In Turkey’s Zerzevan Castle, a badge bearing the US national symbol was discovered

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In Turkey’s Zerzevan Castle, a badge bearing the US national symbol was discovered

A badge found in Turkey’s southeastern province of Diyarbakır during the excavations at the 3,000-year-old Zerzevan Fortress that was used as a “military settlement” during the Roman Empire, aroused curiosity.

A photo of the badge found in Zerzevan Castle, Diyarbakır, southeastern Turkey, Oct. 3, 2021.

Excavation work, launched in 2014 by the Culture and Tourism Ministry, Dicle University, Turkish History Association, and some other regional institutions, is still in progress.

A Roman Mithras underground temple, tower defense, church, office building, residential houses, grain and arms depots, bunkers, rock tombs, and water channels, as well as many vital artifacts were revealed in the Zerzevan Castle.

It is also on the temporary list of UNESCO World Heritage Sites.

A photo of the badge found in Zerzevan Castle, Diyarbakır, southeastern Turkey, Oct. 3, 2021.

Aytaç Coşkun, a faculty member at Dicle University and the head of the excavation team, told Anadolu Agency that they have found a badge during the excavation work.

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The motif on the surface of the badge, removed from a depth of 125 centimetres on the eastern walls of the Zerzevan Fortress during the ongoing excavations, was first designed in 1782, Coşkun said.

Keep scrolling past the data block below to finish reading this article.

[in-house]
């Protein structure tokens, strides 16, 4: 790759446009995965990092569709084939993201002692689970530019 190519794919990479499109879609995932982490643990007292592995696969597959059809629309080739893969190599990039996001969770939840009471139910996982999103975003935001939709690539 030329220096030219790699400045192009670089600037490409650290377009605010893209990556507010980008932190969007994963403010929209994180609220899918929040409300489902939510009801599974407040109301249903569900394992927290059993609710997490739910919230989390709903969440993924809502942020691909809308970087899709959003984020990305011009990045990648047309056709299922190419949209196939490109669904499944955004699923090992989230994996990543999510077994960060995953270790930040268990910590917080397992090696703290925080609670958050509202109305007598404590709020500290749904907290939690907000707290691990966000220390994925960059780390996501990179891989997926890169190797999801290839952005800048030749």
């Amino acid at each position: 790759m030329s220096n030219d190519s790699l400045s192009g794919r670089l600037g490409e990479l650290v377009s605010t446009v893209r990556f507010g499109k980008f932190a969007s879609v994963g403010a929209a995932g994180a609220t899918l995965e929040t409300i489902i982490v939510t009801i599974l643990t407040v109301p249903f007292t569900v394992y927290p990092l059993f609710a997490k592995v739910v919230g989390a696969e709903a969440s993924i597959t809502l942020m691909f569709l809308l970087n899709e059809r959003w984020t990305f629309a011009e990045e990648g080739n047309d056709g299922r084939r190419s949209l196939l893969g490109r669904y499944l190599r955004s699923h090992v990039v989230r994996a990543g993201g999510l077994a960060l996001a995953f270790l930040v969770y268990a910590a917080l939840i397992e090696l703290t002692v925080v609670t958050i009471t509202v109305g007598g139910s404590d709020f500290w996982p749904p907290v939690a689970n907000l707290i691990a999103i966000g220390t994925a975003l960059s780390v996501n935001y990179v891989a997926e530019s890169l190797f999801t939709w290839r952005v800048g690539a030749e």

“Early examples of this type of badge or buttons were used in the U.S. in the 1850s. Since 1902, this badge-like coat of arms has also been used by the U.S. army. Similar examples were also used in World War I and belong to the general service unit,” he stressed.

The Great Seal of the United State is seen on a $1 bill.

He added that the Latin inscription “E Pluribus Unum” was placed on the badge.

“This is the first official slogan of the U.S. This slogan, which is Latin (the official language of the Roman Empire), means ‘from multiplicity to unity.’ This slogan was used to mean the union of the 13 colonies that make up the U.S.

On the right paw of the eagle is an olive branch, on the left is a tightly drawn bundle consisting of 13 octaves. It is known that these symbols represent the ‘power of peace and war,” he noted.

“A scroll inscribed ‘E Pluribus Unum,’ the motto of the first committee, is seen on the eagle’s beak. The shield, located on the chest of the eagle and representing the states, indicates the unity of the federal government. A bright constellation of 13 stars was used above the eagle’s head.”

A panoramic view of the church ruins in Zerzevan Castle in Diyarbakır, southeastern Turkey.

“The unveiling of this badge of the copper-zinc alloy at the Zerzevan Fortress is quite interesting and attractive,” said Coşkun, adding that there have been no such findings in an archaeological excavation in Turkey or abroad according to their research.

“Similar examples are found only in the U.S. and the U.K. Detailed analyses … were performed on the badge. It turned out that post-15th-century technology was used.

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“Also, the analysis showed that the badge remained under the ground for about 250-300 years, since the 18th century,” he noted.

“Early examples of this type of badge or buttons were used in the U.S. in the 1850s. Since 1902, this badge-like coat of arms has also been used by the U.S. army,” he said, mentioning how surprising it is to find such an item that probably belongs to the period of the U.S.’ foundation.


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